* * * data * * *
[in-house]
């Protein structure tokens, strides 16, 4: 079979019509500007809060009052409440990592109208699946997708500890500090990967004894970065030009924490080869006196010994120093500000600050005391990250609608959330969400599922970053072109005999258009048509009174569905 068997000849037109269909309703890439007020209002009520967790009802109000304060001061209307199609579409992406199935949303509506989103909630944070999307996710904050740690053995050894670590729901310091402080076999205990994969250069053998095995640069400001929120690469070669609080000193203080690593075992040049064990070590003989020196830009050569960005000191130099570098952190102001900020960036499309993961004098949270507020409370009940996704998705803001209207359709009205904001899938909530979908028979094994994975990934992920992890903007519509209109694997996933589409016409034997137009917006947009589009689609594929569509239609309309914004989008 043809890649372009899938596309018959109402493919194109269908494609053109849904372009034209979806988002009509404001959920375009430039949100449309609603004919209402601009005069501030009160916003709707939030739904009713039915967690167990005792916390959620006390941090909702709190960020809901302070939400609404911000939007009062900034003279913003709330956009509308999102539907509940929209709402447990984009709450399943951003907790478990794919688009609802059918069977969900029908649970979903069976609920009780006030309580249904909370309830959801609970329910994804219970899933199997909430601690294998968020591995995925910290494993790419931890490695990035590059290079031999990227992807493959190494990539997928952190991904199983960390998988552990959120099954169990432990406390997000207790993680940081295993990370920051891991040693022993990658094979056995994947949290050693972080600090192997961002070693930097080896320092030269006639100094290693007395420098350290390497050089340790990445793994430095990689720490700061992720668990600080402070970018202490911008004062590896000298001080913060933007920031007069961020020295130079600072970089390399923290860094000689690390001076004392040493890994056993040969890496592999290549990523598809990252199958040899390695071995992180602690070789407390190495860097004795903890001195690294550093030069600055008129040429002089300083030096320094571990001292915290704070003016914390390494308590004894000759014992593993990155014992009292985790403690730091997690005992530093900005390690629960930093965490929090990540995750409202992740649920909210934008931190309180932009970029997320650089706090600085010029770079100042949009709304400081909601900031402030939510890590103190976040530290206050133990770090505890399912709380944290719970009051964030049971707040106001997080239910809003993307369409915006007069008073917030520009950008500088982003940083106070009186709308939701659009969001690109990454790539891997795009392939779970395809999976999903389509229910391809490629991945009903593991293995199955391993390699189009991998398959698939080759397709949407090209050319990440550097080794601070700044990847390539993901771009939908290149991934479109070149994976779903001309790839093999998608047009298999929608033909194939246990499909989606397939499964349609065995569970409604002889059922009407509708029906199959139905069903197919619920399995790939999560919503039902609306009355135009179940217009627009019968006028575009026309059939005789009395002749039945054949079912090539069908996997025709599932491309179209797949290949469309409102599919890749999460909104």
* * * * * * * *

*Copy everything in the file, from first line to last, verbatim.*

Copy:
[in-house]
């Protein structure tokens, strides 16, 4: 079979019509500007809060009052409440990592109208699946997708500890500090990967004894970065030009924490080869006196010994120093500000600050005391990250609608959330969400599922970053072109005999258009048509009174569905 068997000849037109269909309703890439007020209002009520967790009802109000304060001061209307199609579409992406199935949303509506989103909630944070999307996710904050740690053995050894670590729901310091402080076999205990994969250069053998095995640069400001929120690469070669609080000193203080690593075992040049064990070590003989020196830009050569960005000191130099570098952190102001900020960036499309993961004098949270507020409370009940996704998705803001209207359709009205904001899938909530979908028979094994994975990934992920992890903007519509209109694997996933589409016409034997137009917006947009589009689609594929569509239609309309914004989008 043809890649372009899938596309018959109402493919194109269908494609053109849904372009034209979806988002009509404001959920375009430039949100449309609603004919209402601009005069501030009160916003709707939030739904009713039915967690167990005792916390959620006390941090909702709190960020809901302070939400609404911000939007009062900034003279913003709330956009509308999102539907509940929209709402447990984009709450399943951003907790478990794919688009609802059918069977969900029908649970979903069976609920009780006030309580249904909370309830959801609970329910994804219970899933199997909430601690294998968020591995995925910290494993790419931890490695990035590059290079031999990227992807493959190494990539997928952190991904199983960390998988552990959120099954169990432990406390997000207790993680940081295993990370920051891991040693022993990658094979056995994947949290050693972080600090192997961002070693930097080896320092030269006639100094290693007395420098350290390497050089340790990445793994430095990689720490700061992720668990600080402070970018202490911008004062590896000298001080913060933007920031007069961020020295130079600072970089390399923290860094000689690390001076004392040493890994056993040969890496592999290549990523598809990252199958040899390695071995992180602690070789407390190495860097004795903890001195690294550093030069600055008129040429002089300083030096320094571990001292915290704070003016914390390494308590004894000759014992593993990155014992009292985790403690730091997690005992530093900005390690629960930093965490929090990540995750409202992740649920909210934008931190309180932009970029997320650089706090600085010029770079100042949009709304400081909601900031402030939510890590103190976040530290206050133990770090505890399912709380944290719970009051964030049971707040106001997080239910809003993307369409915006007069008073917030520009950008500088982003940083106070009186709308939701659009969001690109990454790539891997795009392939779970395809999976999903389509229910391809490629991945009903593991293995199955391993390699189009991998398959698939080759397709949407090209050319990440550097080794601070700044990847390539993901771009939908290149991934479109070149994976779903001309790839093999998608047009298999929608033909194939246990499909989606397939499964349609065995569970409604002889059922009407509708029906199959139905069903197919619920399995790939999560919503039902609306009355135009179940217009627009019968006028575009026309059939005789009395002749039945054949079912090539069908996997025709599932491309179209797949290949469309409102599919890749999460909104």